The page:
Brendan Barber, the 57-year-old chief of United Kingdom’s apex labour union, Trade Union Congress (TUC), is in sharp contrast to the fire-spitting, red flag-waving union leader common in India. For the starters, he is also a non-executive member on the board of the Bank of England.
This is a difference Barber is conscious of and says he will not lecture on what his comrades in emerging markets should do or how they should do their job. Barber shares with S Kalyana Ramanathan his thoughts on the recession in the United Kingdom and the rest of the world and hints at challenges British companies owned by non-British groups may face in getting the UK government’s support to tide over the recession, even as he treads carefully not to sound nationalistic in a globalising world.
Do you have your own prescription to tide over the present recession in the UK?
The government has been addressing some of these issues, though we are yet to see the impact of some of the decisions that have already been made. There is still work to be done to see the banking system working — to try and get banks to lend properly. A lot of financial institutions are withdrawing to the home base to try to build up their balance sheets again. In the case of British companies, 30 per cent of the lending came from international banks.
In terms of stimulating the economy and trying to keep people in their jobs, the idea is to make big investments in major public works, which the government has talked about but has not yet been able to deliver. I would attach a lot of importance to that. We still have major social housing needs in Britain. We still have many problems with transport infrastructure that need attention without making work for the sake of making work.
Hence, I will kind of group the major issues in three areas — banking and financial issues, public works issues and measures in the labour market to try and help workers through these difficult times.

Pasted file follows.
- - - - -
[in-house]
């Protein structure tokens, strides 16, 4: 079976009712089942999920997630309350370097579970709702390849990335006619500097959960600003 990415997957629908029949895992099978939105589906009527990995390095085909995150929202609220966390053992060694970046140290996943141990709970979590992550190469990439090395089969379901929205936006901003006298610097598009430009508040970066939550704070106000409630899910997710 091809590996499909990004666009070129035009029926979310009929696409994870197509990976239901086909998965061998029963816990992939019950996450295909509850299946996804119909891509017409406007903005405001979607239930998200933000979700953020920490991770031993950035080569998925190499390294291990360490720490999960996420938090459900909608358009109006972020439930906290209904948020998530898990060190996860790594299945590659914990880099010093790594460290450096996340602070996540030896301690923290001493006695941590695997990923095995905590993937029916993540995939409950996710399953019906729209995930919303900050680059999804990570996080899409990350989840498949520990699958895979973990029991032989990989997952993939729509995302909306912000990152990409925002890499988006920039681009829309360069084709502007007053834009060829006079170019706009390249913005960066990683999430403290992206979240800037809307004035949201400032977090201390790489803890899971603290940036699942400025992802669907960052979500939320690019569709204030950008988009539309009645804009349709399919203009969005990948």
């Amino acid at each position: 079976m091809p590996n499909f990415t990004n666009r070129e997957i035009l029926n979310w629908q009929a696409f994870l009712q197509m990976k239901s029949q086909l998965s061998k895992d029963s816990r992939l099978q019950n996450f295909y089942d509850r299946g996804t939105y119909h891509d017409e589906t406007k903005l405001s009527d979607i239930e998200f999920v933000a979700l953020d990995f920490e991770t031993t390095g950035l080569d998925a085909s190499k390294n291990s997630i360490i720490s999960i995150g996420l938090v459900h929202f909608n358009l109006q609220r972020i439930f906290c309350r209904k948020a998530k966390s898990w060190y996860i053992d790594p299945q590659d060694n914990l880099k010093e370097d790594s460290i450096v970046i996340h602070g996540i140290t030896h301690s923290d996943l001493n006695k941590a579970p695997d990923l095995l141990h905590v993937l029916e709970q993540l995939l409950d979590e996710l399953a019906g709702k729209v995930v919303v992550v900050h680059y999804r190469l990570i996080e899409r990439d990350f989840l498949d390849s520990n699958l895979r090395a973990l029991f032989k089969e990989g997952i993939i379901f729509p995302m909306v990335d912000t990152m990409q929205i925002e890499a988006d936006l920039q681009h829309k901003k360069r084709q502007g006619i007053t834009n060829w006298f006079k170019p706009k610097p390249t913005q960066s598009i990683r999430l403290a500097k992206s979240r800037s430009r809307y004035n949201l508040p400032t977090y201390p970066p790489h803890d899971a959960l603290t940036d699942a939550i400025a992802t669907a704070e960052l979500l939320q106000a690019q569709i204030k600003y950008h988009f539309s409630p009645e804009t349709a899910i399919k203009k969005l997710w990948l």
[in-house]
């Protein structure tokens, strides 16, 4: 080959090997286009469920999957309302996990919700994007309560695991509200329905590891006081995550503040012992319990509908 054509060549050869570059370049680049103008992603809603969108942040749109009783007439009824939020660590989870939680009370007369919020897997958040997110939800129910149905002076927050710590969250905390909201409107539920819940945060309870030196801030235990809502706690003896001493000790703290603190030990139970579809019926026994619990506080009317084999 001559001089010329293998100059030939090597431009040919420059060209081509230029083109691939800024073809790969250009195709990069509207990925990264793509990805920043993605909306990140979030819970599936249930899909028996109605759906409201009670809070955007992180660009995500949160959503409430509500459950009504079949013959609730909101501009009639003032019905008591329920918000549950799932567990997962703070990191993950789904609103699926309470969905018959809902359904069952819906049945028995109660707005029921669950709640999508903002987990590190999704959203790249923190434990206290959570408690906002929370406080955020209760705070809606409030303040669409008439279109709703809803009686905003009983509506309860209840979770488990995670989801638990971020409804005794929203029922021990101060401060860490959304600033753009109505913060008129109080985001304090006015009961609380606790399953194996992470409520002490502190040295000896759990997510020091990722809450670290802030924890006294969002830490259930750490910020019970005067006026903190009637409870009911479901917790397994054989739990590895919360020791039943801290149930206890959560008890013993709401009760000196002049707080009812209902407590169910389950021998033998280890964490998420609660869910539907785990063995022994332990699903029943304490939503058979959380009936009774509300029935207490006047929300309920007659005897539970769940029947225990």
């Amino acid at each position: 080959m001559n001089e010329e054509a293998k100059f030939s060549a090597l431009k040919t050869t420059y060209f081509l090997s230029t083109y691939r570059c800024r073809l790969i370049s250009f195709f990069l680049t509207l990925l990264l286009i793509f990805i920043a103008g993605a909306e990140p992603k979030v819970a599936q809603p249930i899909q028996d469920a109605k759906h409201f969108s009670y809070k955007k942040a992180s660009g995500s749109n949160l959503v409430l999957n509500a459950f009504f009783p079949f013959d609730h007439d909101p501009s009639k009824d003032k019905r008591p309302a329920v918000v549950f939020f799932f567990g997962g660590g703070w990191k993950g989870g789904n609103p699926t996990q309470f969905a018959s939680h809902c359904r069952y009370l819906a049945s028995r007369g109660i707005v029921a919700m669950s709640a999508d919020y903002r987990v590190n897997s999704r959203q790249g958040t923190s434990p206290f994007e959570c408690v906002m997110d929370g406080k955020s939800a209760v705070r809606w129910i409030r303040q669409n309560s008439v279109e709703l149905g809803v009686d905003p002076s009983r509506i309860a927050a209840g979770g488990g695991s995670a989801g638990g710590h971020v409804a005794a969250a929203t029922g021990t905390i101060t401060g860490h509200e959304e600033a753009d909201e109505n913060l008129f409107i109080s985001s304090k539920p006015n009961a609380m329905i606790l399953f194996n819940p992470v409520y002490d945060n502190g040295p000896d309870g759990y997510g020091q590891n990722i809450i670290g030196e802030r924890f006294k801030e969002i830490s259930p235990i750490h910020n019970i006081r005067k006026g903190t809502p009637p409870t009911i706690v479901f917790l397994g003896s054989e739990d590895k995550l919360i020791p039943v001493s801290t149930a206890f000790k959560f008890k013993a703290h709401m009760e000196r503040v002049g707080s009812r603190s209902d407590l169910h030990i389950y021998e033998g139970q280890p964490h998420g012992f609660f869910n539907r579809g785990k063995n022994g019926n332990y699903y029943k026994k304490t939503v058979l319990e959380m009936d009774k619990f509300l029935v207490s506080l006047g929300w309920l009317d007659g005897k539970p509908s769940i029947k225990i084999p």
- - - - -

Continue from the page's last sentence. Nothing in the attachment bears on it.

How does the TUC reach out to large emerging industrial economies like India?
If British companies are trying to set up business in India, they should have an open and friendly approach to labour (issues) and be open to trade union organisations. So when some of the big banks offshore to India, we make sure that they are open to unionisation.
Are they doing it?
Yes, to some extent. Barclays, for example, is doing it.
Tech companies in India have predominantly stayed outside the ambit of trade unions. Cases like Barclays seem to be an exception.
I would say it is an exception. As you say, unions have struggled to establish (themselves) in growing (tech) sectors. We are assisting where we can and trying to assert some influence.
Is ownership of companies like Corus and Jaguar-Land Rover making it difficult for unions to push their agenda given the job cuts declared by companies like these in the recent past?
It is not viewed as a major issue. But clearly, for the government being asked to provide substantial financial support to a huge global company like Tata, the government wants to be convinced that the company could not itself provide the additional funding to tide its British operations through a difficult time.
So there is that extra dilemma that if it is a wholly owned British company whose accounts are totally transparent, it is easier for the government to make a judgment about how much help is needed from the tax-payers and not quite so easy to make that judgment if you are dealing with a massive global conglomerate like Tata.
Are you suggesting that the ownership of these companies is working against them now?
No, I don’t think that necessarily. We were not opposed to Tata taking over (these companies). They have the capacity to make major investments and develop these companies. Clearly, the problem in the steel industry is huge on a global scale, and in the car industry as well. I am simply describing the different complexities for the government being asked to provide major support if it is dealing with a company with interests spread around the world.